In the west the debate of religion symbols or words in public offices and language is often reduced to a debate by a Christian Majority versus Secular Atheists. However, during the cold war Communism was trying to eliminate Islam, Judaism, Christianity, Buddhism, and indigenous religions. In many countries repression government over site led to millions of people forced into work camps for reeducation and often torture. Putting “Under God” in the Pledge of allegiance was probably more kin to the US government saying they protect the religious freedoms of their people. If we are going to split hairs; think about how wonderful Protestants and Catholics get along in the USA. Even though taken for granted in the USA, those religious splits often drew national boundaries in Europe through civil wars, repression, and massive wars throughout history too similar to the Islam; Sunni and Shia split. What is more paradoxical then adding the words, “Under God” to the Pledge Allegiance is the origin of the Pledge Allegiance itself; a topic too large for this editorial piece today.
So what were the views of God in early United States history by the presidents of the United States? Most of the presidents were affiliated to one Christian Religion or another. Many of the common religions have been Baptist, Methodists, Presbyterians, Catholic, and Episcopalian. Many people would argue about the authenticity and sincerity of the politician’s real beliefs or whether their affiliation with church was only a means to garnish support from the voting population. Even though the country was fundamentally a Christian State many of the presidents had a more diverse view of the divine. One of those presidents was Thomas Jefferson. President Thomas Jefferson was sometimes viewed as Unitarian, Epicurean and a Deist. His views on Jesus are seen as follows:
"Most deists denied the Christian concepts of miracles and the Trinity. Though he had a lifelong esteem for Jesus' moral teachings, Jefferson did not believe in miracles, nor in the divinity of Jesus. In a letter to deRieux in 1788, he declined a request to act as a godfather, saying he had been unable to accept the doctrine of the Trinity "from a very early part of my life." In an 1820 letter to his close friend William Short, Jefferson stated, "it is not to be understood that I am with him [Jesus] in all his doctrines. I am a Materialist; he takes the side of Spiritualism; he preaches the efficacy of repentance toward forgiveness of sin; I require a counterpoise of good works to redeem it." In 1824, four years later, Jefferson had changed on his view of the "materialism" of Jesus, clarifying then that "... the founder of our religion, was unquestionably a materialist as to man."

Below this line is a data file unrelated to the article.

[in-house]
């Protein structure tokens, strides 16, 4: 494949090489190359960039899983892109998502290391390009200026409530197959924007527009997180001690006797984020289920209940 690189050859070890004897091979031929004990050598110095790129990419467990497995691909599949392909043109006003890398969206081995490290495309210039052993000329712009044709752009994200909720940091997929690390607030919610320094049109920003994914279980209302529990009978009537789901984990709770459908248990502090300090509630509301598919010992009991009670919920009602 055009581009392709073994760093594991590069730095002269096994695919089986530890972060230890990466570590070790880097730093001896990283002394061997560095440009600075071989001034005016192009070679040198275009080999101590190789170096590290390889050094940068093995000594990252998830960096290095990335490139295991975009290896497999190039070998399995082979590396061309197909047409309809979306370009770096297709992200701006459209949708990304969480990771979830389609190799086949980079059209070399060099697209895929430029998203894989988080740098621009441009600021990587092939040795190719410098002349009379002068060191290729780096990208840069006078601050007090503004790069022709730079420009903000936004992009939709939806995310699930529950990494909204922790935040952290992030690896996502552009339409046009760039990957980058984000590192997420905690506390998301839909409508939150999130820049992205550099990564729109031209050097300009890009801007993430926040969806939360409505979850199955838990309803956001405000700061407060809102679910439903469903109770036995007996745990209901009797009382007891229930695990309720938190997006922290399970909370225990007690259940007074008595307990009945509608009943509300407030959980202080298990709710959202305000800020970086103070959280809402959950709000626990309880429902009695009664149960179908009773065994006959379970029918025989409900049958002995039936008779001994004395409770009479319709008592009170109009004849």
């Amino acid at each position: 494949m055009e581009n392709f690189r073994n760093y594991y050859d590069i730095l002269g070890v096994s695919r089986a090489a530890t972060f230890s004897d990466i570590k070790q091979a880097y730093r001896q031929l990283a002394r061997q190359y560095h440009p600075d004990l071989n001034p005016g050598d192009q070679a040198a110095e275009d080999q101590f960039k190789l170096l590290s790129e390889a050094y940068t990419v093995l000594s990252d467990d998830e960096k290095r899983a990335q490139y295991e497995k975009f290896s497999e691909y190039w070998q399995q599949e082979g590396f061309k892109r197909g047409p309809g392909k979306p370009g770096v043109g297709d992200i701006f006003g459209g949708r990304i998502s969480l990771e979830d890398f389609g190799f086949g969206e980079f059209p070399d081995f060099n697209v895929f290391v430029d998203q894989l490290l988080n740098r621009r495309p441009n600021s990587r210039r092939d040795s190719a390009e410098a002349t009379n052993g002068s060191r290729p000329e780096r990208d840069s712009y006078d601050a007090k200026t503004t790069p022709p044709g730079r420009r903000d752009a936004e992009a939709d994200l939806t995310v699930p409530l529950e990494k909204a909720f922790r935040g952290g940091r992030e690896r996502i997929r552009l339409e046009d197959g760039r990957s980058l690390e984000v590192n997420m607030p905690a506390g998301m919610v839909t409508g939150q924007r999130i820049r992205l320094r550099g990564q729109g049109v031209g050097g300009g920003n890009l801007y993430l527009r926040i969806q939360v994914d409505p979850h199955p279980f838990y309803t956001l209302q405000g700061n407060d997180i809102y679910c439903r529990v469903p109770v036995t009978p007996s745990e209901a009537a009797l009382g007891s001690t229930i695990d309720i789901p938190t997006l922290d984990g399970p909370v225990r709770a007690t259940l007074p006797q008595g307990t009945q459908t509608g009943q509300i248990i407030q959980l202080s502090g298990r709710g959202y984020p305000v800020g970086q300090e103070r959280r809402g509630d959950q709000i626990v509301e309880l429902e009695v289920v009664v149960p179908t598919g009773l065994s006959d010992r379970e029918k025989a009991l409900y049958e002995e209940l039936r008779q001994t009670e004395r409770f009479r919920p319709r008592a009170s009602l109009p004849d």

"In summary, then, Jefferson was a deist because he believed in one God, in divine providence, in the divine moral law, and in rewards and punishments after death; but did not believe in supernatural revelation. He was a Christian deist because he saw Christianity as the highest expression of natural religion and Jesus as an incomparably great moral teacher. He was not an orthodox Christian because he rejected, among other things, the doctrines that Jesus was the promised Messiah and the incarnate Son of God. Jefferson's religion is fairly typical of the American form of deism in his day."
"He considered the teachings of Jesus as having "the most sublime and benevolent code of morals which has ever been offered to man," yet he held that the pure teachings of Jesus appeared to have been appropriated by some of Jesus' early followers, resulting in a Bible that contained both "diamonds" of wisdom and the "dung" of ancient political agendas."
Jefferson used certain passages of the New Testament to compose The Life and Morals of Jesus of Nazareth (the "Jefferson Bible"), which excluded any miracles by Jesus and stressed his moral message. Though he often expressed his opposition to many practices of the clergy, and to many specific popular Christian doctrines of his day, Jefferson repeatedly expressed his admiration for Jesus as a moral teacher, and consistently referred to himself as a Christian (though following his own unique type of Christianity) throughout his life. Jefferson opposed Calvinism, Trinitarianism, and what he identified as Platonic elements in Christianity. In private letters Jefferson also described himself as subscribing to other certain philosophies, in addition to being a Christian. In these letters he described himself as also being an "Epicurean" (1819), a "19th century materialist" (1820), a "Unitarian by myself" (1825), and "a sect by myself" (1819). Upon the disestablishment of religion in Connecticut, he wrote to John Adams: "I join you, therefore, in sincere congratulations that this den of the priesthood is at length broken up, and that a Protestant Popedom is no longer to disgrace the American history and character."